Why Do We Sing Hymns AND Contemporary Songs?
Some churches still sing hymns, but more and more congregations only sing contemporary songs.
Why does New Hope sing both?
Read below to find out why both are important, and then join us for worship this Sunday morning at 10am!
Throughout Biblical history, God’s people would often compose new songs to commemorate great acts of God. (Think of the Song of Miriam, the Song of Moses, the Song of Deborah, etc.) However, they didn’t stop singing the older songs; they simply added these new songs to the collection of songs that God’s people sang. This is how the Psalter (the Book of Psalms) was eventually assembled.
With the rise of the New Testament church, God’s people began to sing hymns and spiritual songs along with the psalms. (Otherwise we would have no songs that actually refer to Jesus by name!) A hymn typically has a more formal structure designed for congregational singing; a spiritual song would probably be any religious song (regardless of structure) not divinely inspired.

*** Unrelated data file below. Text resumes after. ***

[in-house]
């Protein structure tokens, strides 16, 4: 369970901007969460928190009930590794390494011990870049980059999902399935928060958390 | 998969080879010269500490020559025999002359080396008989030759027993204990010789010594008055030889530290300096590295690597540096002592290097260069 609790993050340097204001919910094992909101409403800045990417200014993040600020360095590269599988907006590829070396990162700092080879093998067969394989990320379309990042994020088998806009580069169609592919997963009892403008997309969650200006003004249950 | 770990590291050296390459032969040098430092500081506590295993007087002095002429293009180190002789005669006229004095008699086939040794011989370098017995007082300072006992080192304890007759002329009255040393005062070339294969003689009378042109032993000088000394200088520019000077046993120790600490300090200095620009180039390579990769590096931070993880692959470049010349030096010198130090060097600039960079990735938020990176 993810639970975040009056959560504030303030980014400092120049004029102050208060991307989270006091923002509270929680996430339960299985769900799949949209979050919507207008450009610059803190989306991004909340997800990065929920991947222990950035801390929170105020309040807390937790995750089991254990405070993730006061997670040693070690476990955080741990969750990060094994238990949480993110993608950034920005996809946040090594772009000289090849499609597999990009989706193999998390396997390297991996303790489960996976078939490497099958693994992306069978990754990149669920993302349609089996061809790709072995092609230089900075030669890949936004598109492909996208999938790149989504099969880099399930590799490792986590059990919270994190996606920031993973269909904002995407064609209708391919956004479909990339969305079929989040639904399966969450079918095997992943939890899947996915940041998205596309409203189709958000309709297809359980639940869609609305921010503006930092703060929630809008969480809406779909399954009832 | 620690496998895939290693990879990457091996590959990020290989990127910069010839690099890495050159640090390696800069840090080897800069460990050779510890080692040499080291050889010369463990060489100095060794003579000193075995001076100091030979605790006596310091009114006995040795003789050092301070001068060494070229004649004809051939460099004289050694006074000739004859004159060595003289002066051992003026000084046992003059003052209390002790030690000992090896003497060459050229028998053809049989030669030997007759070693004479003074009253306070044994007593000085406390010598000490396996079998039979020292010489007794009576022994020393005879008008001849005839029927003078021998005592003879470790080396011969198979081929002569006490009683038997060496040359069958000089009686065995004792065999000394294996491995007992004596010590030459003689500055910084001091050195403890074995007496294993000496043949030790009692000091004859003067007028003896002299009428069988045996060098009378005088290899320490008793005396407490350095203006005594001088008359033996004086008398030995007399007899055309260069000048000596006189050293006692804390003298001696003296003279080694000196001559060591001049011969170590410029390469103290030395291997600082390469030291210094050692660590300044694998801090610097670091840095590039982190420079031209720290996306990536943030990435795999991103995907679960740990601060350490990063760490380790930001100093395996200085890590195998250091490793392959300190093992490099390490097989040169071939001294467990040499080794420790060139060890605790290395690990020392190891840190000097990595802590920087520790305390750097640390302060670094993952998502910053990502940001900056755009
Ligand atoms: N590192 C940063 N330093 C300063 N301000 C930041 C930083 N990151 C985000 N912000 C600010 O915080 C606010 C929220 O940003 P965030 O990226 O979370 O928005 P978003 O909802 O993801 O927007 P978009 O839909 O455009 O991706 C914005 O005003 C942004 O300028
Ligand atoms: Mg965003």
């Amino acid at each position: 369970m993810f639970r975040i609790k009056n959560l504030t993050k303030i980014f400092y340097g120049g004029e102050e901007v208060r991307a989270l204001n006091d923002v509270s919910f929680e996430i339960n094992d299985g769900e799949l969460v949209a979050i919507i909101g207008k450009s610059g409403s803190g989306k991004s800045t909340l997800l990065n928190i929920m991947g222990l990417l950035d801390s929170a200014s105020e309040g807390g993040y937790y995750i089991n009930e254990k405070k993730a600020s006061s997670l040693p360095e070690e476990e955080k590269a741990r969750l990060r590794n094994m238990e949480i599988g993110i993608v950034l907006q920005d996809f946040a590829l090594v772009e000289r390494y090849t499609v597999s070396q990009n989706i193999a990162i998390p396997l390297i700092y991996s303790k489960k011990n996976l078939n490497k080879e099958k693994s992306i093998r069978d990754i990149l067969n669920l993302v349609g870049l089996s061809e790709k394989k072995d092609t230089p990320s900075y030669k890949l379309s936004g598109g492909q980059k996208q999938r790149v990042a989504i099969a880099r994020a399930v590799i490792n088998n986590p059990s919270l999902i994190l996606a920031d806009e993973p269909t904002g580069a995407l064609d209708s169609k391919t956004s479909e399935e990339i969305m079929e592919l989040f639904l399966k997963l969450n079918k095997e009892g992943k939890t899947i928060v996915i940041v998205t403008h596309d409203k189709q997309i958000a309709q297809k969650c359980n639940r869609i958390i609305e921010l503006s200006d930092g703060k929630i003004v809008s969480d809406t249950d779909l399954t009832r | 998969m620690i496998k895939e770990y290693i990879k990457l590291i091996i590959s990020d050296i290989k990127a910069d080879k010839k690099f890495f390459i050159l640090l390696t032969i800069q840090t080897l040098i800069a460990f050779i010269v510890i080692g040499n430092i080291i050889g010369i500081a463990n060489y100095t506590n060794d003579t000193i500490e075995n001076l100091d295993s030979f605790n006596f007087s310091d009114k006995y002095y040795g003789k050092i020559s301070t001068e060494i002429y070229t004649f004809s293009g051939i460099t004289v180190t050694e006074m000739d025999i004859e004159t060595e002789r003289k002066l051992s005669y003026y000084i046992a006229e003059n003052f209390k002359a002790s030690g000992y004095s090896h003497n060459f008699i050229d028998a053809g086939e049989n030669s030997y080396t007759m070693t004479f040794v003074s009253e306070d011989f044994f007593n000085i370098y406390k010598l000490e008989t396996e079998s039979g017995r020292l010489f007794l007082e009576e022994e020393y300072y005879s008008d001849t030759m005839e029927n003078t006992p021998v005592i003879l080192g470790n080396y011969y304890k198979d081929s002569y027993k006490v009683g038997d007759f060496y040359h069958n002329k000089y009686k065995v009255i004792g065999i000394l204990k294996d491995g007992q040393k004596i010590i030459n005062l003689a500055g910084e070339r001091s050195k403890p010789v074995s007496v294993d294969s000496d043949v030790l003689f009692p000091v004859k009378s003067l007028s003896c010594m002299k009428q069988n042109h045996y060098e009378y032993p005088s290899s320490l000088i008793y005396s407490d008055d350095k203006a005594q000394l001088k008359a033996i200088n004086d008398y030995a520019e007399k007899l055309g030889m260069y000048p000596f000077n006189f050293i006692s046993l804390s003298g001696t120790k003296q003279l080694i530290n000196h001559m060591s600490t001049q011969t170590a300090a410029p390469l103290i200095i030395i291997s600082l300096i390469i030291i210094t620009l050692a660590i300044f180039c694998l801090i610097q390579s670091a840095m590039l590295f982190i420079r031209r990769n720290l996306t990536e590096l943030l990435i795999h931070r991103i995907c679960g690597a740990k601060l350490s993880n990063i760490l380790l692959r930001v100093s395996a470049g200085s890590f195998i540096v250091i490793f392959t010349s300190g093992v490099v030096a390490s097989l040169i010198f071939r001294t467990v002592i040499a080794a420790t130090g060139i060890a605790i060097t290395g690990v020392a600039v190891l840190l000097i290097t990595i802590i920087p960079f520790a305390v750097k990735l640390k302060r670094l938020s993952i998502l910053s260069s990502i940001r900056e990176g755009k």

Our Trinity Hymnal reflects this Biblical pattern: it contains many psalms put to music; it also contains many original hymns and hymns based on psalms, some of which could be considered spiritual songs. Every generation, it seems, produces its own worship music; some songs fall out of use over time, while the best survive and are sung by God’s people for generations. We sing mostly from our hymnal, as this reflects some of the best songs of God’s people throughout the ages, but we also sing some contemporary songs, as each generation is encouraged to “sing a new song!”
“…singing psalms and hymns and spiritual songs, with thanksgiving in your hearts to God.” (Colossians 3:16)
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